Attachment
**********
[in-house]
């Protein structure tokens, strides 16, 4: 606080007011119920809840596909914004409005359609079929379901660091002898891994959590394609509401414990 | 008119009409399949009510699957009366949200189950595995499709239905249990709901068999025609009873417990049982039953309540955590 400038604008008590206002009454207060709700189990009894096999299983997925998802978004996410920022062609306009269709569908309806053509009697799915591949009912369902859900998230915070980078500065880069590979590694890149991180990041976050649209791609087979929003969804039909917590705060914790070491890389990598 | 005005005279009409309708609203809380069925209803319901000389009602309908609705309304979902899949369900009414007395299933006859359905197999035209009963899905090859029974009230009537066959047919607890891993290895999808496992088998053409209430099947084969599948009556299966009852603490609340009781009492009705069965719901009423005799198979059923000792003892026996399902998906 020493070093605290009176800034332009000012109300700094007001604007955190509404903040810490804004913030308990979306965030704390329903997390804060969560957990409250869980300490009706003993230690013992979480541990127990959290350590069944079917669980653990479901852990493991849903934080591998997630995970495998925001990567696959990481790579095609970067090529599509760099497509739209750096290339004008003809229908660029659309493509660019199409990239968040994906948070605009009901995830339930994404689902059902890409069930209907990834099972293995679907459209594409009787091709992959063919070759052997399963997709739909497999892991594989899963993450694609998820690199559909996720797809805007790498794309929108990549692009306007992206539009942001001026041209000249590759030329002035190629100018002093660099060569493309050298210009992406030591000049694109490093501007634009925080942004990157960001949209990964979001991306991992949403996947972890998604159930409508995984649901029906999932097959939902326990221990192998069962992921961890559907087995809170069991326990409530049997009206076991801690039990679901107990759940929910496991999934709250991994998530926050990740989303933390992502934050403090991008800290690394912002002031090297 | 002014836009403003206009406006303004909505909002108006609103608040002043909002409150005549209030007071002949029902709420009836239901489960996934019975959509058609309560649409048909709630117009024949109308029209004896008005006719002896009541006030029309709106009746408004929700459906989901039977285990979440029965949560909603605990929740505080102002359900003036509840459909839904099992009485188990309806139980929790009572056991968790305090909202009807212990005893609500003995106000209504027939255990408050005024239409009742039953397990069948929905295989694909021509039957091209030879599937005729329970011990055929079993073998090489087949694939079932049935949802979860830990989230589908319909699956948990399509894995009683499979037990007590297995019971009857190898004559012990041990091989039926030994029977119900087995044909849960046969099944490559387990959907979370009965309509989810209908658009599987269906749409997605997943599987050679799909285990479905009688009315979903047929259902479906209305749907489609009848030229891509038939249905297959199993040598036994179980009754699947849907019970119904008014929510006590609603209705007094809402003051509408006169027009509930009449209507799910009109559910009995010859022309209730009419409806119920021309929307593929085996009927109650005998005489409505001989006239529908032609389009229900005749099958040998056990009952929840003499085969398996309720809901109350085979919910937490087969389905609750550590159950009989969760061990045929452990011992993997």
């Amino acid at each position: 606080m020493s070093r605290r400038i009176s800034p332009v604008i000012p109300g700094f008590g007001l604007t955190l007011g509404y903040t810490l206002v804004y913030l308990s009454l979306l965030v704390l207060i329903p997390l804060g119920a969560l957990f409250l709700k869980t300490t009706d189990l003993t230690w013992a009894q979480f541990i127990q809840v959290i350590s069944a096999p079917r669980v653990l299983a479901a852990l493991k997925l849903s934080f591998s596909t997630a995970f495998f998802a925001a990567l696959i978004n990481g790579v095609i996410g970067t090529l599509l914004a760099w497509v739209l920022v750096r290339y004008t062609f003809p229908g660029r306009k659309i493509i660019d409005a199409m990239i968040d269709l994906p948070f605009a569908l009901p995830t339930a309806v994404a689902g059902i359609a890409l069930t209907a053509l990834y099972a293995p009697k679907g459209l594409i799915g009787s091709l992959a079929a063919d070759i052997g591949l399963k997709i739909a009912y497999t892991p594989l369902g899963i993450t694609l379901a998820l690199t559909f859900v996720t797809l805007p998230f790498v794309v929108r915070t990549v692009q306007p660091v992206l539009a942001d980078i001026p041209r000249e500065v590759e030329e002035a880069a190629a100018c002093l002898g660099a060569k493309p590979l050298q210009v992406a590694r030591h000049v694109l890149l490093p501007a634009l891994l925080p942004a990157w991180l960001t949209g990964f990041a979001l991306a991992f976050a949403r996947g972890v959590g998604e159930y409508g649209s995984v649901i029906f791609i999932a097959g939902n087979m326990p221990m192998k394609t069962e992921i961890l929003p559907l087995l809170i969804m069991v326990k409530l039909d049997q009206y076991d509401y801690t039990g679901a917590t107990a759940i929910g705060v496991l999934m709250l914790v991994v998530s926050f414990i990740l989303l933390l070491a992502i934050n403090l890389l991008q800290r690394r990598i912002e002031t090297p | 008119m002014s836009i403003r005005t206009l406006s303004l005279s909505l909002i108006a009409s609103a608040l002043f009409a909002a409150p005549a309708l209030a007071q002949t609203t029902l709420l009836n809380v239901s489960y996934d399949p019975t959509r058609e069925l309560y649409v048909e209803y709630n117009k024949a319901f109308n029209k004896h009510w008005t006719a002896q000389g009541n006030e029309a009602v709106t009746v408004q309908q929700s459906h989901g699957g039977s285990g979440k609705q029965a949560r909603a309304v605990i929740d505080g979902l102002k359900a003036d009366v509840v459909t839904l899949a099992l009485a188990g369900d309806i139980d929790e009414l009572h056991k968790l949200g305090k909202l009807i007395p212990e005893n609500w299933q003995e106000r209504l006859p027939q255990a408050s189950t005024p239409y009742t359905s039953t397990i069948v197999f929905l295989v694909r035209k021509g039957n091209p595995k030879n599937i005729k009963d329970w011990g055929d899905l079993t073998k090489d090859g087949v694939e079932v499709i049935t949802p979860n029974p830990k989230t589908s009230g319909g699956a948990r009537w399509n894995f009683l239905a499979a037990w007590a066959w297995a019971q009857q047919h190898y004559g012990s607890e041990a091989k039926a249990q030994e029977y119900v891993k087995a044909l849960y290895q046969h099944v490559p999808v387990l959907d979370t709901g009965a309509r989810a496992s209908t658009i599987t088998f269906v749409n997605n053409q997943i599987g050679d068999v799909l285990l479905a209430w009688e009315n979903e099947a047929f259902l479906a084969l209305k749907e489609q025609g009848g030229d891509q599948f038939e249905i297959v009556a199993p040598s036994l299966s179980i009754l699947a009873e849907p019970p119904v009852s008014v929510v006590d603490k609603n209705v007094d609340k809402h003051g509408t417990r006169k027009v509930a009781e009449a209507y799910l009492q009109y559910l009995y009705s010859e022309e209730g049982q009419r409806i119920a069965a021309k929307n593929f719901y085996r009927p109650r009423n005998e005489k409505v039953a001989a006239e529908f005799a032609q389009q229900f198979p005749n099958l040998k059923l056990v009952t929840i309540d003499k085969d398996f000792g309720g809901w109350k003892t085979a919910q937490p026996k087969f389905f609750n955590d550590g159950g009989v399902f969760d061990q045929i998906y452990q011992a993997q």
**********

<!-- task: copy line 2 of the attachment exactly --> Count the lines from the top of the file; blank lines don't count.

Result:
């Protein structure tokens, strides 16, 4: 606080007011119920809840596909914004409005359609079929379901660091002898891994959590394609509401414990 | 008119009409399949009510699957009366949200189950595995499709239905249990709901068999025609009873417990049982039953309540955590 400038604008008590206002009454207060709700189990009894096999299983997925998802978004996410920022062609306009269709569908309806053509009697799915591949009912369902859900998230915070980078500065880069590979590694890149991180990041976050649209791609087979929003969804039909917590705060914790070491890389990598 | 005005005279009409309708609203809380069925209803319901000389009602309908609705309304979902899949369900009414007395299933006859359905197999035209009963899905090859029974009230009537066959047919607890891993290895999808496992088998053409209430099947084969599948009556299966009852603490609340009781009492009705069965719901009423005799198979059923000792003892026996399902998906 020493070093605290009176800034332009000012109300700094007001604007955190509404903040810490804004913030308990979306965030704390329903997390804060969560957990409250869980300490009706003993230690013992979480541990127990959290350590069944079917669980653990479901852990493991849903934080591998997630995970495998925001990567696959990481790579095609970067090529599509760099497509739209750096290339004008003809229908660029659309493509660019199409990239968040994906948070605009009901995830339930994404689902059902890409069930209907990834099972293995679907459209594409009787091709992959063919070759052997399963997709739909497999892991594989899963993450694609998820690199559909996720797809805007790498794309929108990549692009306007992206539009942001001026041209000249590759030329002035190629100018002093660099060569493309050298210009992406030591000049694109490093501007634009925080942004990157960001949209990964979001991306991992949403996947972890998604159930409508995984649901029906999932097959939902326990221990192998069962992921961890559907087995809170069991326990409530049997009206076991801690039990679901107990759940929910496991999934709250991994998530926050990740989303933390992502934050403090991008800290690394912002002031090297 | 002014836009403003206009406006303004909505909002108006609103608040002043909002409150005549209030007071002949029902709420009836239901489960996934019975959509058609309560649409048909709630117009024949109308029209004896008005006719002896009541006030029309709106009746408004929700459906989901039977285990979440029965949560909603605990929740505080102002359900003036509840459909839904099992009485188990309806139980929790009572056991968790305090909202009807212990005893609500003995106000209504027939255990408050005024239409009742039953397990069948929905295989694909021509039957091209030879599937005729329970011990055929079993073998090489087949694939079932049935949802979860830990989230589908319909699956948990399509894995009683499979037990007590297995019971009857190898004559012990041990091989039926030994029977119900087995044909849960046969099944490559387990959907979370009965309509989810209908658009599987269906749409997605997943599987050679799909285990479905009688009315979903047929259902479906209305749907489609009848030229891509038939249905297959199993040598036994179980009754699947849907019970119904008014929510006590609603209705007094809402003051509408006169027009509930009449209507799910009109559910009995010859022309209730009419409806119920021309929307593929085996009927109650005998005489409505001989006239529908032609389009229900005749099958040998056990009952929840003499085969398996309720809901109350085979919910937490087969389905609750550590159950009989969760061990045929452990011992993997």